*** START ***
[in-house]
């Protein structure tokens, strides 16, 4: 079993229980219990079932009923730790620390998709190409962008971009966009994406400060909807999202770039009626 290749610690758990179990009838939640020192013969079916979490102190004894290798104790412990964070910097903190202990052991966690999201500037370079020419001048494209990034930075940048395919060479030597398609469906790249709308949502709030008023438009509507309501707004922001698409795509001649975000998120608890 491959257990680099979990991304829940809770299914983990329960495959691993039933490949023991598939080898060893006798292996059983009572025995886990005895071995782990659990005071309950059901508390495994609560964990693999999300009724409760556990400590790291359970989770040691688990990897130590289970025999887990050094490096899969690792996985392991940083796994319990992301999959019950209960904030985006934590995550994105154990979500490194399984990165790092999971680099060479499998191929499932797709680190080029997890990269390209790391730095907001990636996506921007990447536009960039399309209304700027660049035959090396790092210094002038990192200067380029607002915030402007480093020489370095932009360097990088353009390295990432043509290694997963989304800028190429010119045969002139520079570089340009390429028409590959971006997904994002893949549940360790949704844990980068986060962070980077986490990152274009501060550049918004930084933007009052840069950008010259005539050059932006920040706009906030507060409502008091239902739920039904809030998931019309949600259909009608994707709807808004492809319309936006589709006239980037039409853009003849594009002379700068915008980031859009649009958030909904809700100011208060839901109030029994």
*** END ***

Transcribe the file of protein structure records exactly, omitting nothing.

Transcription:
[in-house]
């Protein structure tokens, strides 16, 4: 079993229980219990079932009923730790620390998709190409962008971009966009994406400060909807999202770039009626 290749610690758990179990009838939640020192013969079916979490102190004894290798104790412990964070910097903190202990052991966690999201500037370079020419001048494209990034930075940048395919060479030597398609469906790249709308949502709030008023438009509507309501707004922001698409795509001649975000998120608890 491959257990680099979990991304829940809770299914983990329960495959691993039933490949023991598939080898060893006798292996059983009572025995886990005895071995782990659990005071309950059901508390495994609560964990693999999300009724409760556990400590790291359970989770040691688990990897130590289970025999887990050094490096899969690792996985392991940083796994319990992301999959019950209960904030985006934590995550994105154990979500490194399984990165790092999971680099060479499998191929499932797709680190080029997890990269390209790391730095907001990636996506921007990447536009960039399309209304700027660049035959090396790092210094002038990192200067380029607002915030402007480093020489370095932009360097990088353009390295990432043509290694997963989304800028190429010119045969002139520079570089340009390429028409590959971006997904994002893949549940360790949704844990980068986060962070980077986490990152274009501060550049918004930084933007009052840069950008010259005539050059932006920040706009906030507060409502008091239902739920039904809030998931019309949600259909009608994707709807808004492809319309936006589709006239980037039409853009003849594009002379700068915008980031859009649009958030909904809700100011208060839901109030029994």